Review: WHEN DARKNESS FALLS, Salisbury Playhouse

A disappointing ghost play for the Halloween season

By: Sep. 28, 2022
Review: WHEN DARKNESS FALLS, Salisbury Playhouse

Do you believe in ghosts?

A third of Britons do, according to a recent survey, so you might be in good company if you are a serious spectral supporter.

In the two-hander When Darkness Falls - which premiered back in August, 2021 - history lecturer John Blondel (portrayed by excellent Peter Duncan, a household name from Blue Peter, along with roles in Birdsong, Barnum, and Me and My Girl), doesn't believe in wraithlike apparitions that waft about like melancholy mist and scare the bejeezus out of everyone.

He stays late one dark and stormy night (naturally) in his crumbling office (rusty old heaters, dusty storage boxes and a locker that wouldn't look out of place in the British Museum) on Guernsey. He's here to interview a paranormal researcher (known as The Speaker) for a podcast.

The Speaker (played by Daniel Rainford) is certain that spooky supernatural figures exist. He sets out to prove this - and change Blondel's anti-spectre views ­- by narrating five ghost stories based on real tales from the ancient island's past.

As the chronicles unfold, mainly in a too static way for my liking, Blondel is increasingly disturbed by various tropes. Things inexplicably tumble off shelves, lights flash on and off, and strange sounds emanate from nowhere. Blondel's mobile ringtone - the Psycho theme tune - startles the audience.

As The Speaker continues with gruesome unravellings of witches, black dogs, suicide, otherworldly visions and revenge, things pick up a bit when Blondel becomes more than a listener. He physically acts out various parts (the best is when he plays an old man fleeing on a horse), and The Speaker joins him as a German soldier in a particularly appalling account about a World War Two atrocity in a dark tunnel beneath a hospital.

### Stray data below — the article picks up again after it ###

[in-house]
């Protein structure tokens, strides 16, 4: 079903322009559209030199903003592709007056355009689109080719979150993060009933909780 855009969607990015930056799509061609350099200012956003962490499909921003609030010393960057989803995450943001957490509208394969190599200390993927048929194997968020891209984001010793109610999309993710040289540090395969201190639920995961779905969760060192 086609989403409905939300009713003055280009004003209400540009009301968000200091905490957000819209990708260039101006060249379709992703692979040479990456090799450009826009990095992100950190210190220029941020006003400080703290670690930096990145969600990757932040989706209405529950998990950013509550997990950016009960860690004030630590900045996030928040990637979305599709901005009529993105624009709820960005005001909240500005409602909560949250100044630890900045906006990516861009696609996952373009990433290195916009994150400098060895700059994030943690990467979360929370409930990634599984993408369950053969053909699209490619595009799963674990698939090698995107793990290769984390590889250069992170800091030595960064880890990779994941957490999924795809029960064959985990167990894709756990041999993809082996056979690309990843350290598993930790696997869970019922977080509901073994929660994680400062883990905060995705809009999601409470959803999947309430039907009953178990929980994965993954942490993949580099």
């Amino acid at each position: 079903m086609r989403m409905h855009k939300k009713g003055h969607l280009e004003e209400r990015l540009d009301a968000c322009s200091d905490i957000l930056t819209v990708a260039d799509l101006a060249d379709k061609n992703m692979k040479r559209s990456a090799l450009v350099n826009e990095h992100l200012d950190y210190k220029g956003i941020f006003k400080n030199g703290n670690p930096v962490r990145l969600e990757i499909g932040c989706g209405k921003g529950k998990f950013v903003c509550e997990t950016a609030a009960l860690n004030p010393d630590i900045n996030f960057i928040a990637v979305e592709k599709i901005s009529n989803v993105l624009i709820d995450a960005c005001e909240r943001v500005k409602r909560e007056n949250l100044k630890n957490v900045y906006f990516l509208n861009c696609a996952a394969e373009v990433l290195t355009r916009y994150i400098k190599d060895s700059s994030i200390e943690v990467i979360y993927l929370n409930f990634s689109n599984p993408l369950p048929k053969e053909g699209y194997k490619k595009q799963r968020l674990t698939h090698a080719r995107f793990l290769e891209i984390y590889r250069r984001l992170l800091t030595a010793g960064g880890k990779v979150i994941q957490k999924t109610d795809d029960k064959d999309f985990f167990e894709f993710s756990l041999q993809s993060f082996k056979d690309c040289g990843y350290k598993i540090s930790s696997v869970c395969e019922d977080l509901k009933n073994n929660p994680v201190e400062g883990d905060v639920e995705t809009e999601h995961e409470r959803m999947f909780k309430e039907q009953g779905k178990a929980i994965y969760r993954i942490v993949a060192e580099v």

We get caught up in a debate about folklore versus fact, and whether history is just "a collection of lies we've decided upon". Are ghost stories a projection of our fears? Who do you believe in the end?

In the second half, links are made between the local stories that bring us to the big reveal. Whether it feels all that big remains to be seen. I was hoping to be really frightened, but I wasn't. And the big reveal, was well, interesting, but not a sharp intake of breath moment that would make the evening's entertainment worthwhile.

Having said that, it's really tricky to pull off a proper ghost play. The Woman in Black, now celebrating three decades in the West End, has managed to do it. And surprise hit 2:22 A Ghost Story, which began life in the same year as When Darkness Falls, has already picked up a Laurence Olivier Award nomination and won Best New Play. However, these are the exceptions.

So, good on the production team for having a go at this spooky genre, but unfortunately it doesn't quite work. My companion says he closed his eyes at some point and the play got immeasurably better. "Perhaps it should be on radio, with all the sound effects and music," he suggests. He's spot on.

Also, it would probably help if the action was brought downstage. Everything seems to occur far away from the audience, which makes it difficult to engage with the characters. And speaking towards the wings rather than out to the audience is annoying, too. It's hard to pick up all the lines and we don't get that tingling sensation when you know an actor's looking directly at you.

Maybe an external voice might have been a good idea as well. Paul Morrissey directs the production, as well as having co-written it with James Milton. Sometimes, a fresh take can make all the difference when it comes to creating a truly believable show.

When the Darkness Falls is at Salisbury Playhouse until October 1, then touring.

Photo credit: Pamela Raith


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